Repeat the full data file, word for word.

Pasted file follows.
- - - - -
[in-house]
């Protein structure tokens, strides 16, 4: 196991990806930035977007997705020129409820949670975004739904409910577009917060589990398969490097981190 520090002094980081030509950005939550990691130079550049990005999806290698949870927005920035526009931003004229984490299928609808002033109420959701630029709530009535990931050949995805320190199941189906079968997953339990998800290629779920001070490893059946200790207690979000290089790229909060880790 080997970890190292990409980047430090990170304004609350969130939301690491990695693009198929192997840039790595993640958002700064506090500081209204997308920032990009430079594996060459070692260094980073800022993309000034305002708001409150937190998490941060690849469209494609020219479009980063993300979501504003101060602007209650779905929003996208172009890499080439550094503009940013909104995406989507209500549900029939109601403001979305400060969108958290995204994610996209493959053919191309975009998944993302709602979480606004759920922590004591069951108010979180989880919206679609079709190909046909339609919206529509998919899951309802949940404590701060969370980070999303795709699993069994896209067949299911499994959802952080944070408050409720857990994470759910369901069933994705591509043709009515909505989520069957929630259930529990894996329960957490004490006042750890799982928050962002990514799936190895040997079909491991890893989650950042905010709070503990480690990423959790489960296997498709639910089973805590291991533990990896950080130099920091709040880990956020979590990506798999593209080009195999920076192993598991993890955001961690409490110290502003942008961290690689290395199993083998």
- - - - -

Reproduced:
[in-house]
């Protein structure tokens, strides 16, 4: 196991990806930035977007997705020129409820949670975004739904409910577009917060589990398969490097981190 520090002094980081030509950005939550990691130079550049990005999806290698949870927005920035526009931003004229984490299928609808002033109420959701630029709530009535990931050949995805320190199941189906079968997953339990998800290629779920001070490893059946200790207690979000290089790229909060880790 080997970890190292990409980047430090990170304004609350969130939301690491990695693009198929192997840039790595993640958002700064506090500081209204997308920032990009430079594996060459070692260094980073800022993309000034305002708001409150937190998490941060690849469209494609020219479009980063993300979501504003101060602007209650779905929003996208172009890499080439550094503009940013909104995406989507209500549900029939109601403001979305400060969108958290995204994610996209493959053919191309975009998944993302709602979480606004759920922590004591069951108010979180989880919206679609079709190909046909339609919206529509998919899951309802949940404590701060969370980070999303795709699993069994896209067949299911499994959802952080944070408050409720857990994470759910369901069933994705591509043709009515909505989520069957929630259930529990894996329960957490004490006042750890799982928050962002990514799936190895040997079909491991890893989650950042905010709070503990480690990423959790489960296997498709639910089973805590291991533990990896950080130099920091709040880990956020979590990506798999593209080009195999920076192993598991993890955001961690409490110290502003942008961290690689290395199993083998």